Abstract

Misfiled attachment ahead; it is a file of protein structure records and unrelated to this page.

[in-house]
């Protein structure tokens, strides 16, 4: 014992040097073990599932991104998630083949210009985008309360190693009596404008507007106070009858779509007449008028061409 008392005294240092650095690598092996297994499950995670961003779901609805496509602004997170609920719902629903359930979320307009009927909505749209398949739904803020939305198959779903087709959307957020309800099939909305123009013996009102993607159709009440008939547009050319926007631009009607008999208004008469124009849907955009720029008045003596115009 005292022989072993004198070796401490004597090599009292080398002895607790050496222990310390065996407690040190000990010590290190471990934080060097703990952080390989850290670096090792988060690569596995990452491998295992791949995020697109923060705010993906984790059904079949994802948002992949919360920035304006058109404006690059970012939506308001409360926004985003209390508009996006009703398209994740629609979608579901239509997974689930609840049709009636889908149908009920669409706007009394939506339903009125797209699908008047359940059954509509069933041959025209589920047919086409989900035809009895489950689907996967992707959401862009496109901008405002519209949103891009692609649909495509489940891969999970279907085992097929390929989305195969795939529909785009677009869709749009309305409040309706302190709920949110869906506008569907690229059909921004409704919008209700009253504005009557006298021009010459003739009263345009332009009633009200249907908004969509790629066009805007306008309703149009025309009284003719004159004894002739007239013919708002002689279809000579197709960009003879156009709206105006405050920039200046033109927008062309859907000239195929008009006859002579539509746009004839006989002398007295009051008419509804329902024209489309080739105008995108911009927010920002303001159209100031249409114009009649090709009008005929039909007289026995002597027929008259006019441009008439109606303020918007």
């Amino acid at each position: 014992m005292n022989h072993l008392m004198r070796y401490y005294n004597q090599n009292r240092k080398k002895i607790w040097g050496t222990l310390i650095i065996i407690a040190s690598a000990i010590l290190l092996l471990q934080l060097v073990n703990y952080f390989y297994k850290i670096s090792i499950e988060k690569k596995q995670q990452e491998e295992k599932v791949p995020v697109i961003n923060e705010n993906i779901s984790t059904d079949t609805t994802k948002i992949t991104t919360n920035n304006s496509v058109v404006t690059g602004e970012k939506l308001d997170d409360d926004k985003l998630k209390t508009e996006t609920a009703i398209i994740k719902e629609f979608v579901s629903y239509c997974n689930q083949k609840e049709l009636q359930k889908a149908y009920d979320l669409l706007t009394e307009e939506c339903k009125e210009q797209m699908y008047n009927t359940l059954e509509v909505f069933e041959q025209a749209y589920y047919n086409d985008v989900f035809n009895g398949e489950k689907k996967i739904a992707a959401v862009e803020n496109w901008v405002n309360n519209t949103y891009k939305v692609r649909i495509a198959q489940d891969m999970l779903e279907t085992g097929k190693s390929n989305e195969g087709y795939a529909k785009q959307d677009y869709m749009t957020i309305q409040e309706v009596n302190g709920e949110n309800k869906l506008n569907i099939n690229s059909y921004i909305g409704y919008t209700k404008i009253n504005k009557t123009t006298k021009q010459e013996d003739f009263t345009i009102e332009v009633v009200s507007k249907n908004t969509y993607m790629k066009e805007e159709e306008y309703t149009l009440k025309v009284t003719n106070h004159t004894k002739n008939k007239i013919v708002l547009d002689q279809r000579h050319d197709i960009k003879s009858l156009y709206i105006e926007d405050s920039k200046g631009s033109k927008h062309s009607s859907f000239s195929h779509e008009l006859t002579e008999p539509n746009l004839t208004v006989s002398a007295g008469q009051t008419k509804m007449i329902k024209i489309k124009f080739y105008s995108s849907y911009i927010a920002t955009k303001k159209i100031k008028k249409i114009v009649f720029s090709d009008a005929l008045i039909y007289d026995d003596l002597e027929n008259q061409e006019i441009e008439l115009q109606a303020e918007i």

An attempt is made to map the spatial variation of the tectonic stress pattern in northeast India and its adjoining south Asia region using stress tensor inversion of some 516 fault‐plane solutions. The Bhutan Himalaya and the Arunachal Himalaya are mapped with north–south to north‐northwest–south‐southeast compression. The eastern Himalaya syntaxis zone, on the other hand, shows a clockwise rotation; a north‐northeast compression is dominant. To the south, in the intraplate part of the region, the Shillong plateau, Assam valley, Bengal basin (Bangladesh), and Tripura fold belt exhibit north‐northwest to north‐northeast compression. Orthogonal horizontal extension is dominant in southern Tibet, Bhutan, and partly in the syntaxis zone, and the same is also observed in the Shillong plateau and Assam valley area of the intraplate region. The Indo–Burma ranges and the Sagaing fault in the Myanmar region show a northeast–southwest compression; an orthogonal horizontal northwest–southeast extension is also observed in the Sagaing fault zone. A depth variation of the tectonic stress is observed below the Indo–Burma ranges; it changes from north–south to northeast–southwest in the southern part, and from northeast–southwest to north‐northeast–south‐southwest in the northern part in the deeper seismogenic zone. The stress inversion results of clusters of events in individual zones, though mostly conformable with the average observations, indicate a variation in the Shillong plateau due to heterogeneity and tectonic complexity.

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